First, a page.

The mother of a son

I’m the mother of a son. He’s a peculiar young man. He grew up in the same household as my daughters and yet he’s quite different. Not a birthed baby, but a bonus since he was seven months old. He made our family complete. He was so uniquely male. He kept cats under the back porch. He tried physical exploits that almost got my husband arrested at the ER. He surfed off stone igloos on the neighborhood playground. He was always in trouble, but never lied when confronted. He made us crazy with his stunts in school. We were like extra students when he was in middle school. Every day either my husband or myself had to go to school to keep him in, or to spend the day so he could stay.

I’m the mother of a son. He chooses to live on the streets of Baltimore. And we don’t know why. He’s not a criminal. Even in this, he’s a leader. Has been since his Boy Scout days. Even on the streets he takes care of others and shares his goods. He’s a peculiar man. He’s got a smart mouth sometimes. He always takes up for himself. But when he was stabbed many times, probably because he mouthed off at the wrong person; homeless workers, God bless them, were devastated because he’s known to be a nice man who always looks out for others.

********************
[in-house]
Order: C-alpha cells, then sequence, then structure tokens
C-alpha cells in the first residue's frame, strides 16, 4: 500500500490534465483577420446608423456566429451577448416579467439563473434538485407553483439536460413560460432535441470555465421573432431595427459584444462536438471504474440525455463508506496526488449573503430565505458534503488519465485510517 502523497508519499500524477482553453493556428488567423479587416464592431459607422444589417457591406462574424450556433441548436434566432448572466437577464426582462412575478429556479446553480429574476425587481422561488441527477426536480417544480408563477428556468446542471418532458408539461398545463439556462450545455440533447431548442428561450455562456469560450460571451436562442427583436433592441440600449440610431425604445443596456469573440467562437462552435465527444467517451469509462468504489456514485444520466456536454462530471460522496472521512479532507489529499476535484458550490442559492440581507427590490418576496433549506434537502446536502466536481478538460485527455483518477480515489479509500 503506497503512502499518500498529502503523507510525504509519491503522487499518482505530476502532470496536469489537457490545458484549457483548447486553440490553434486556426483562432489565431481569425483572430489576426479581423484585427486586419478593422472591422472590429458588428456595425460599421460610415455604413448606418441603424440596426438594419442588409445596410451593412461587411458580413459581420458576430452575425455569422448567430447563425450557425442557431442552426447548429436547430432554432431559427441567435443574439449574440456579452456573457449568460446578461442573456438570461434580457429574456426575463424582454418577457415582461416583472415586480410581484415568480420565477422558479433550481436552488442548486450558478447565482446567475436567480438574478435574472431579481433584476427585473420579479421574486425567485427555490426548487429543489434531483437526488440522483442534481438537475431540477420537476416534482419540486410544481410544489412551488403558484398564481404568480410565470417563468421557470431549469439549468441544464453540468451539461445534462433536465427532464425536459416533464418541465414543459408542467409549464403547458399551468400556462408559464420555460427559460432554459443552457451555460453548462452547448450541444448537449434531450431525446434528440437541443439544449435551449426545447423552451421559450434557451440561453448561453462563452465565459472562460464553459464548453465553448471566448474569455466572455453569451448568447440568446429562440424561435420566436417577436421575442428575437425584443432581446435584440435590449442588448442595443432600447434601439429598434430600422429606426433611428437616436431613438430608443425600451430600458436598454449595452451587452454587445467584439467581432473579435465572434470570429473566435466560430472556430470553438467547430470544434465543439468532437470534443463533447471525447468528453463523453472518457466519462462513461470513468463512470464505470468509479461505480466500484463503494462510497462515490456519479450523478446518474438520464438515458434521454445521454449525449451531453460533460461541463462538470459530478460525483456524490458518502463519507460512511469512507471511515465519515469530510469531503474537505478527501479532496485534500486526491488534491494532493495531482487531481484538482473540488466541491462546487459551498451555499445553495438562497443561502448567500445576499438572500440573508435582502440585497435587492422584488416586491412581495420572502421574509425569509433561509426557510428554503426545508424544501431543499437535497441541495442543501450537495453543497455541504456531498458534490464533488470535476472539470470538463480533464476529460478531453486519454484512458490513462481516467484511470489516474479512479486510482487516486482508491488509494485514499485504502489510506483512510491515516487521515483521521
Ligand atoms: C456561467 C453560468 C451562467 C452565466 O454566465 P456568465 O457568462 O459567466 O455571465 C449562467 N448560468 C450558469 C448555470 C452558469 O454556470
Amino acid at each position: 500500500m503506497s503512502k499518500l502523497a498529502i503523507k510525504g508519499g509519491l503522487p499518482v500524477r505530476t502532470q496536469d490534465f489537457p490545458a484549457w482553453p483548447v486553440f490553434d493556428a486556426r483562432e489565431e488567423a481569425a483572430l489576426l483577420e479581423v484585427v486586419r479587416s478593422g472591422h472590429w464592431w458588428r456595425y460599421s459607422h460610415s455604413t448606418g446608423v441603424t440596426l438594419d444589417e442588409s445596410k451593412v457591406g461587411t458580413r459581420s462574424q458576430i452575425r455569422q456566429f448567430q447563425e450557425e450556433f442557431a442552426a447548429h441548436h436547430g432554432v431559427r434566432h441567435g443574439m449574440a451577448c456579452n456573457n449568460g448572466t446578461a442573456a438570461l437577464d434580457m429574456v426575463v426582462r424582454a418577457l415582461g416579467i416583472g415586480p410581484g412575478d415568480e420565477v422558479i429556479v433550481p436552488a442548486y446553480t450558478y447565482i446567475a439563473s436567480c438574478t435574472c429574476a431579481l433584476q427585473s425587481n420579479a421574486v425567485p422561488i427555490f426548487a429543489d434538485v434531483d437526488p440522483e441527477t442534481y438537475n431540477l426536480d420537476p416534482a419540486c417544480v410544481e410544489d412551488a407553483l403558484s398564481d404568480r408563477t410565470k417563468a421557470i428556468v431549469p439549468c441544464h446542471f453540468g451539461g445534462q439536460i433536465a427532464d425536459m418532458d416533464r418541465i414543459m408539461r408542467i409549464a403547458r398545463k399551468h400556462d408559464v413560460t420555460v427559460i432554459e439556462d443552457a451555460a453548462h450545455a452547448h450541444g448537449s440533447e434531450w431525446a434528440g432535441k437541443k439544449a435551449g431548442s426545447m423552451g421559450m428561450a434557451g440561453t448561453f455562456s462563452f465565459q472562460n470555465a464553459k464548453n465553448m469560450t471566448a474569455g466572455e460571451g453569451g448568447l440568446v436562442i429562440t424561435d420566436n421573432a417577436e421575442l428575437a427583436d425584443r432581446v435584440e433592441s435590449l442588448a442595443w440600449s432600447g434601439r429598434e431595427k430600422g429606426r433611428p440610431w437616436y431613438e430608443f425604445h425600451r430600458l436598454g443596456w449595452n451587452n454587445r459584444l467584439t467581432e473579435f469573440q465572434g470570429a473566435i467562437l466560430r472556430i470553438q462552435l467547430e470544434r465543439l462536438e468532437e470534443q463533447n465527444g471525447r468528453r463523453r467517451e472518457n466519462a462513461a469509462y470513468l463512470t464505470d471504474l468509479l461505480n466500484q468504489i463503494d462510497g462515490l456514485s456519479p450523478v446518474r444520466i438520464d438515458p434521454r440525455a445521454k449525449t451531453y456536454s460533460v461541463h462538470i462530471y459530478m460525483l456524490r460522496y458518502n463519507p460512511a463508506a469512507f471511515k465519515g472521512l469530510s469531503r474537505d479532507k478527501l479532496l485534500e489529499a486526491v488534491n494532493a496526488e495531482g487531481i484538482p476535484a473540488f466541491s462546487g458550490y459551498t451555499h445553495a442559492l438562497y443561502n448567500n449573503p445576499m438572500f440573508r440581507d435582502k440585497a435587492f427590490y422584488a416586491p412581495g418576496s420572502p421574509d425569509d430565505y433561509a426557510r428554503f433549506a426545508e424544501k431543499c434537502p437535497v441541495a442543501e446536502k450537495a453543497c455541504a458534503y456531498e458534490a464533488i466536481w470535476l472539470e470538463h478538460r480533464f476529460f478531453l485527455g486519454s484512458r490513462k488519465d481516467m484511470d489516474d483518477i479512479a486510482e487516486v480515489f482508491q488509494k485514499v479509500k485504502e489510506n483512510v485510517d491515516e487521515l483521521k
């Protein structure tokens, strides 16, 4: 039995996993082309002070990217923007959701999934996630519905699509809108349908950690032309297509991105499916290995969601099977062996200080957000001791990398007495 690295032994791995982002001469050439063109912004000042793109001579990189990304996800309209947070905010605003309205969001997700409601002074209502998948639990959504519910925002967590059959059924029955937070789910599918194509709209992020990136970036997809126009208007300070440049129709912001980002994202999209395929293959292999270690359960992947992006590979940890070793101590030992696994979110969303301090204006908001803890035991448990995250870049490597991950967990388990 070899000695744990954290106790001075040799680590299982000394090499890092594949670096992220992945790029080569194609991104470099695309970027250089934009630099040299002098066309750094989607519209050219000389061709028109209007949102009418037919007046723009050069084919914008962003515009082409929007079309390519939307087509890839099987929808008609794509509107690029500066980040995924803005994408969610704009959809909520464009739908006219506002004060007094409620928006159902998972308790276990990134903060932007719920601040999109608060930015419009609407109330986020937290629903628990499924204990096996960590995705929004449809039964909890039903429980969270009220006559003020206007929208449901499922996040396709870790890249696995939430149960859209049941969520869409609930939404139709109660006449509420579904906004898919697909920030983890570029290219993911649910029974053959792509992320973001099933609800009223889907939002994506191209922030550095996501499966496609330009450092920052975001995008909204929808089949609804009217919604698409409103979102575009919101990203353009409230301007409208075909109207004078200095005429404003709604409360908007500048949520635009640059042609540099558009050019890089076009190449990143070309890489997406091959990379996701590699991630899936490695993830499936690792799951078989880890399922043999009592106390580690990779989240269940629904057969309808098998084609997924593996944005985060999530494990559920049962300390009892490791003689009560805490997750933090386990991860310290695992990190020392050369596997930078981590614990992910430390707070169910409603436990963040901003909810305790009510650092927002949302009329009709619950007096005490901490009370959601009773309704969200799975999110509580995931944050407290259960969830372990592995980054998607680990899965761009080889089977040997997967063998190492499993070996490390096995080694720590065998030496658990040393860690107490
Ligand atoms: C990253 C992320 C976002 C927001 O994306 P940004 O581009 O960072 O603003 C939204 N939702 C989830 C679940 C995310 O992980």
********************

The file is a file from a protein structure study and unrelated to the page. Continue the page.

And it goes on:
I’m the mother of a son. And every day my heart aches. He doesn’t drive so it won’t be in a traffic stop. But he’s got a smart mouth. And the very thought of an encounter with the wrong law officer at the wrong time makes me cry. As do the daily encounters-gone-wrong of other mothers’ sons. These young men are all our sons. And we can’t explain why our wombs weep for sons we didn’t birth. But they do. Every. Time.

I’m a mother of a son. And I wonder what policemen see when they look at my son. I wonder how selling loose cigarettes somehow alters the perception of my son. I wonder how passing a questionable dollar bill alters the perception of my son. I wonder how the sight of a toy gun renders my son dead within 12 seconds. I wonder why my son’s being too frightened to respond to orders in an encounter that promises his death is such an anomaly. My son the teacher. My son the soldier. My son the social worker. My son the guy on the corner. My son the guy getting married in the morning. My son with the Skittles and the Arizona iced tea. My son the homeless man. The uncle. The husband. The brother. I wonder why the sight of my son provokes such hate that he’s found hanged with a noose. Lynched. Multiple times. In multiple places. On multiple nights. Over and over.

I’m the mother of a son.

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